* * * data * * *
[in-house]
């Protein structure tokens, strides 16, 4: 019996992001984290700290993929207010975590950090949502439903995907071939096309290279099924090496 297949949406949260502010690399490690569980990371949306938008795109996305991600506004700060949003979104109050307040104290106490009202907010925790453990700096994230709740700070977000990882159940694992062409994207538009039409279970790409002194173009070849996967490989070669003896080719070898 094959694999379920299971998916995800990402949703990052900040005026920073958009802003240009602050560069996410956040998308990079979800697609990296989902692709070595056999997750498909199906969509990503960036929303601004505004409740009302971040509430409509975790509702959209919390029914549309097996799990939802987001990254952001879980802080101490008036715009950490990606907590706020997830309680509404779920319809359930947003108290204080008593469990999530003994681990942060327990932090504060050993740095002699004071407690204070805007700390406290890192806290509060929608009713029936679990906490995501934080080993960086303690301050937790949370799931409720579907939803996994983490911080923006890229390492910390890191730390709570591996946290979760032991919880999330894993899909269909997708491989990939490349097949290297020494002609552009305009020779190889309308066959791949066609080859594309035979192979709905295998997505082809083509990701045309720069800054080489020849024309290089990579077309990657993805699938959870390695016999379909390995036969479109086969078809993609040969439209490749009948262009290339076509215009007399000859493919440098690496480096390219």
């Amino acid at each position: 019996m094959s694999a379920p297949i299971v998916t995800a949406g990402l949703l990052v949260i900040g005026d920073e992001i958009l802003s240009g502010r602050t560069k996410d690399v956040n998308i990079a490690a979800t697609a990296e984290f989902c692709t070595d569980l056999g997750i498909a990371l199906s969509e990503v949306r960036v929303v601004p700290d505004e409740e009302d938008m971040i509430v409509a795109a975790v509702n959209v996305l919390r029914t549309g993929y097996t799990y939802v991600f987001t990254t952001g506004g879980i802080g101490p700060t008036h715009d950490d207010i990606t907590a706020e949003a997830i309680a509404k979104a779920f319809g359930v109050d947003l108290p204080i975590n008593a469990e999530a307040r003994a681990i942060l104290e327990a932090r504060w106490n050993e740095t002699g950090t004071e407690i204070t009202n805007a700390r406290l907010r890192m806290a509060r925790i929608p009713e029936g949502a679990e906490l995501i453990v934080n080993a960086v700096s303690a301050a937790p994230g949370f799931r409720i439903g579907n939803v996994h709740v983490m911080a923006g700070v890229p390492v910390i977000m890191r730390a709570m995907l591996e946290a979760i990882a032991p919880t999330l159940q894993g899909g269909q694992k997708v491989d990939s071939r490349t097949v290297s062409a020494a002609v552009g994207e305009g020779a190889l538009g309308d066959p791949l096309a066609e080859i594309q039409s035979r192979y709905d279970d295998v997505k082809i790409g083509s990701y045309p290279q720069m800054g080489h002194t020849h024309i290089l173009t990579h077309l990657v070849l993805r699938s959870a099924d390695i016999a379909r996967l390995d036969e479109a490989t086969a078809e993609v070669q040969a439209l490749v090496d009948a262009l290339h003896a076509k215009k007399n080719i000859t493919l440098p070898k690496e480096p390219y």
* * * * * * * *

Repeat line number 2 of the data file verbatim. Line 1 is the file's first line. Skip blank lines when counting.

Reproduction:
């Protein structure tokens, strides 16, 4: 019996992001984290700290993929207010975590950090949502439903995907071939096309290279099924090496 297949949406949260502010690399490690569980990371949306938008795109996305991600506004700060949003979104109050307040104290106490009202907010925790453990700096994230709740700070977000990882159940694992062409994207538009039409279970790409002194173009070849996967490989070669003896080719070898 094959694999379920299971998916995800990402949703990052900040005026920073958009802003240009602050560069996410956040998308990079979800697609990296989902692709070595056999997750498909199906969509990503960036929303601004505004409740009302971040509430409509975790509702959209919390029914549309097996799990939802987001990254952001879980802080101490008036715009950490990606907590706020997830309680509404779920319809359930947003108290204080008593469990999530003994681990942060327990932090504060050993740095002699004071407690204070805007700390406290890192806290509060929608009713029936679990906490995501934080080993960086303690301050937790949370799931409720579907939803996994983490911080923006890229390492910390890191730390709570591996946290979760032991919880999330894993899909269909997708491989990939490349097949290297020494002609552009305009020779190889309308066959791949066609080859594309035979192979709905295998997505082809083509990701045309720069800054080489020849024309290089990579077309990657993805699938959870390695016999379909390995036969479109086969078809993609040969439209490749009948262009290339076509215009007399000859493919440098690496480096390219």